Cat euthanasia can be abused,
while assisted dying for people is underused. Discuss.
What is “assisted dying”? For me, it means a person helping another person to voluntarily die because they are terminally ill. It is a form of euthanasia. A person requires assistance because he or she, voluntarily of their own free will, takes prescribed medication to end their life. Unless you are a doctor someone else has to prescribe it, prepare it and give you the medication.
The difference between cats and people is that the person elects to die while someone decides for a cat. The cat makes no choice, which is a mute point because sometimes a cat can tell you in various ways that it is time to go.
In human terms, cat euthanasia is murder. Cat euthanasia is not assisted dying. Assisted dying implies that the person who wants to die requests assistance. A cat cannot make that request.
However, there are strong similarities because in both someone assists in the killing. How does that person feel?
It is often the responsibility of a compassionate cat caretaker to assist in the death of their terminally ill cat. This is when euthanasia means what it says. Genuine euthanasia is compassionate. It is the right and loving thing to do but it is hard on the person.
Does a person, who for genuine and caring reasons, feel guilty when they ask their vet to euthanise their beloved cat? This is deliberate killing, make no mistake about it. Tears will flow and the anguish will run deep – if you care, and you should. You will never forget the moments in the surgery. They will be seared into the brain in vivid technicolor.
But guilt? No. I felt anguish then relief and terrible sadness. Was my feelings of relief for me — to be off the hook of worrying about my very sick cat? Or was I relieved that my cat would no longer suffer the pain of a long chronic illness? I don’t know.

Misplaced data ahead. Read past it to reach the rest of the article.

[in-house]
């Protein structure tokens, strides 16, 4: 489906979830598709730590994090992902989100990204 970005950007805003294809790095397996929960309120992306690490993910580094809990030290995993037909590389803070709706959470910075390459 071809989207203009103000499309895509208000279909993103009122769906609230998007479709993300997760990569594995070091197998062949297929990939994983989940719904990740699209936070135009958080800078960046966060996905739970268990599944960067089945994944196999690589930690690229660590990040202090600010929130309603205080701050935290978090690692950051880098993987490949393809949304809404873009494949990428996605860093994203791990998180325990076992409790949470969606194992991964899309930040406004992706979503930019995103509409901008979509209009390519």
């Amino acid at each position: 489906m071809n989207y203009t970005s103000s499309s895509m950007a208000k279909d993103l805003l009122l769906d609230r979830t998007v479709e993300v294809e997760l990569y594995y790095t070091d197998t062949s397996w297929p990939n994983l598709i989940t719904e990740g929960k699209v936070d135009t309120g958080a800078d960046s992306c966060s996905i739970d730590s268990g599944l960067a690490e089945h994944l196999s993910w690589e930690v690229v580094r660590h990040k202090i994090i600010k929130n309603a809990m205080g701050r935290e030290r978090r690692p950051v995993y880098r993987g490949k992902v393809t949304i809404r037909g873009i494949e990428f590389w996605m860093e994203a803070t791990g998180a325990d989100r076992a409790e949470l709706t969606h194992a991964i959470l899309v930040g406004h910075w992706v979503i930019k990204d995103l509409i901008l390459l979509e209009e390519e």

What I do know is that when euthanasia is done properly for the right reasons in a caring and controlled way, there is no doubt in my mind that it is good. It is more than good; it is sensible.
That is why I have exactly the same feelings about euthanasia for people. This may shock some people but I see no difference, in essence, in euthanizing cats or people. There is a difference at a practical level because (a) in general people believe that the human is more important than the cat and therefore needs more protection to ensure that deliberate killing for the right reasons is controlled and (b) someone makes the decision for the cat.
There lies the problem: establishing sufficient safeguards for people who are candidates for assisted dying and who want help to die.
Which leads me nicely to the lack of safeguards in the euthanasia of cats and the abuses that result. There should be greater safeguards over the euthanasia of cats and dogs. Only a vet should do it. The vet should be independent of the owner of the cat.
People involved in the process of cat euthanasia can learn from the parallel process of human assisted dying. In some places more care needs to be exercised in cat euthanasia and in all countries a more open, less fearful and more practical attitude needs to be developed in respect of assisted dying for people.
Note: I accept other opinions and respect them.